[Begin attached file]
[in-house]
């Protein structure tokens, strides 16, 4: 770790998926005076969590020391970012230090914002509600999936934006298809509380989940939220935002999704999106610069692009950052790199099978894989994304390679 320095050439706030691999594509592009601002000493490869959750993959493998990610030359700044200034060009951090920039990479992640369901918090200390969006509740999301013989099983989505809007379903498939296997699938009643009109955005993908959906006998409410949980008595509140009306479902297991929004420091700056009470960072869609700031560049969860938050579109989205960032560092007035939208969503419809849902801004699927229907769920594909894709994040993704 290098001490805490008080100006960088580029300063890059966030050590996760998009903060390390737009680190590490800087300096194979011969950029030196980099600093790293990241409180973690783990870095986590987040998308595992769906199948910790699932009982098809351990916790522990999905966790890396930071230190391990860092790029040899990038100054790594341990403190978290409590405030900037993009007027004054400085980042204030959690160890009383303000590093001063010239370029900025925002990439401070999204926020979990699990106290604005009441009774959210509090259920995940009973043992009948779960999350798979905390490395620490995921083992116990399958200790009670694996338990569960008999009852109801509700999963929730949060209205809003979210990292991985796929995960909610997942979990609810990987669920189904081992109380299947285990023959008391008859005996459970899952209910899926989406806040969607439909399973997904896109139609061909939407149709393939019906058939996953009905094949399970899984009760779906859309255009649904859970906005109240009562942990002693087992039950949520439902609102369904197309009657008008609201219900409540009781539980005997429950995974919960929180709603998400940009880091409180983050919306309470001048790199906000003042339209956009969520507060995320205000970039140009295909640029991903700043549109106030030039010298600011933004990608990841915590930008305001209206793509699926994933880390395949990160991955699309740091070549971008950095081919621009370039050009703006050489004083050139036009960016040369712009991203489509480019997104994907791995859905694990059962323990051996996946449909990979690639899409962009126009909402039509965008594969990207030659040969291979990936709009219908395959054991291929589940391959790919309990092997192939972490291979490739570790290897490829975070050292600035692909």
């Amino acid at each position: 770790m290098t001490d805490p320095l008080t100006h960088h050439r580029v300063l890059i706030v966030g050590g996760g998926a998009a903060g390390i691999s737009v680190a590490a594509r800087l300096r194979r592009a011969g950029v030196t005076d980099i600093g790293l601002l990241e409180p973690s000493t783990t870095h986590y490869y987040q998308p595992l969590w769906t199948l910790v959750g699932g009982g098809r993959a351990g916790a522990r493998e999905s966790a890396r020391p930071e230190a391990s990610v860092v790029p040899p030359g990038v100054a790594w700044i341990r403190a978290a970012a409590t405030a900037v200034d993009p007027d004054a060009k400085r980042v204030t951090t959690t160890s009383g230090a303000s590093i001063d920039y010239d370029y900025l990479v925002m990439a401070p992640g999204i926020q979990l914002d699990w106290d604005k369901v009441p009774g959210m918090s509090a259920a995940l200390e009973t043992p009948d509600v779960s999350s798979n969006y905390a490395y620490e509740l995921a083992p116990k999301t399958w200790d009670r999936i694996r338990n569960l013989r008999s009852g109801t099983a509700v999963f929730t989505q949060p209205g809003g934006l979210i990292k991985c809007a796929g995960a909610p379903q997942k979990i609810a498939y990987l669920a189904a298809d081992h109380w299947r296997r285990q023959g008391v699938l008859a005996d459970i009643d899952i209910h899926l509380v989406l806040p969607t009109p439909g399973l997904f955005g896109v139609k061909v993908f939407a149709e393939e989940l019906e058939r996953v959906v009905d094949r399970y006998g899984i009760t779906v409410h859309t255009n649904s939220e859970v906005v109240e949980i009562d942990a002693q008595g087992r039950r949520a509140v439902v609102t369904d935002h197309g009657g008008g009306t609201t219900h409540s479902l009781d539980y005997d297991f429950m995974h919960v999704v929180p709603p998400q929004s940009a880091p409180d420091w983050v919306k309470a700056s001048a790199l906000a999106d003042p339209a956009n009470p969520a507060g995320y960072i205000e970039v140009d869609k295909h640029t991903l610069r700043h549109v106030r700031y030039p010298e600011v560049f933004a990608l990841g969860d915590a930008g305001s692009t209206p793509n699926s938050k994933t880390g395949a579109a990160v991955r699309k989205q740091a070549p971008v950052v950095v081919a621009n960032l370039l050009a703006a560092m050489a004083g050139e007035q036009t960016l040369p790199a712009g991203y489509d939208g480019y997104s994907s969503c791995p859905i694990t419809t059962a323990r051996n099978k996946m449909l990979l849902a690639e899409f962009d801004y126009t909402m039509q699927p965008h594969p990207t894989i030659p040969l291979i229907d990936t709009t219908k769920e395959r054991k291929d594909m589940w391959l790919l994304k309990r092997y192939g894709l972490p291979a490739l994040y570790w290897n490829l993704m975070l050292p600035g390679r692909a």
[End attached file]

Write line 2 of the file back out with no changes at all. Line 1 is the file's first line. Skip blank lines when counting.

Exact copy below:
């Protein structure tokens, strides 16, 4: 770790998926005076969590020391970012230090914002509600999936934006298809509380989940939220935002999704999106610069692009950052790199099978894989994304390679 320095050439706030691999594509592009601002000493490869959750993959493998990610030359700044200034060009951090920039990479992640369901918090200390969006509740999301013989099983989505809007379903498939296997699938009643009109955005993908959906006998409410949980008595509140009306479902297991929004420091700056009470960072869609700031560049969860938050579109989205960032560092007035939208969503419809849902801004699927229907769920594909894709994040993704 290098001490805490008080100006960088580029300063890059966030050590996760998009903060390390737009680190590490800087300096194979011969950029030196980099600093790293990241409180973690783990870095986590987040998308595992769906199948910790699932009982098809351990916790522990999905966790890396930071230190391990860092790029040899990038100054790594341990403190978290409590405030900037993009007027004054400085980042204030959690160890009383303000590093001063010239370029900025925002990439401070999204926020979990699990106290604005009441009774959210509090259920995940009973043992009948779960999350798979905390490395620490995921083992116990399958200790009670694996338990569960008999009852109801509700999963929730949060209205809003979210990292991985796929995960909610997942979990609810990987669920189904081992109380299947285990023959008391008859005996459970899952209910899926989406806040969607439909399973997904896109139609061909939407149709393939019906058939996953009905094949399970899984009760779906859309255009649904859970906005109240009562942990002693087992039950949520439902609102369904197309009657008008609201219900409540009781539980005997429950995974919960929180709603998400940009880091409180983050919306309470001048790199906000003042339209956009969520507060995320205000970039140009295909640029991903700043549109106030030039010298600011933004990608990841915590930008305001209206793509699926994933880390395949990160991955699309740091070549971008950095081919621009370039050009703006050489004083050139036009960016040369712009991203489509480019997104994907791995859905694990059962323990051996996946449909990979690639899409962009126009909402039509965008594969990207030659040969291979990936709009219908395959054991291929589940391959790919309990092997192939972490291979490739570790290897490829975070050292600035692909």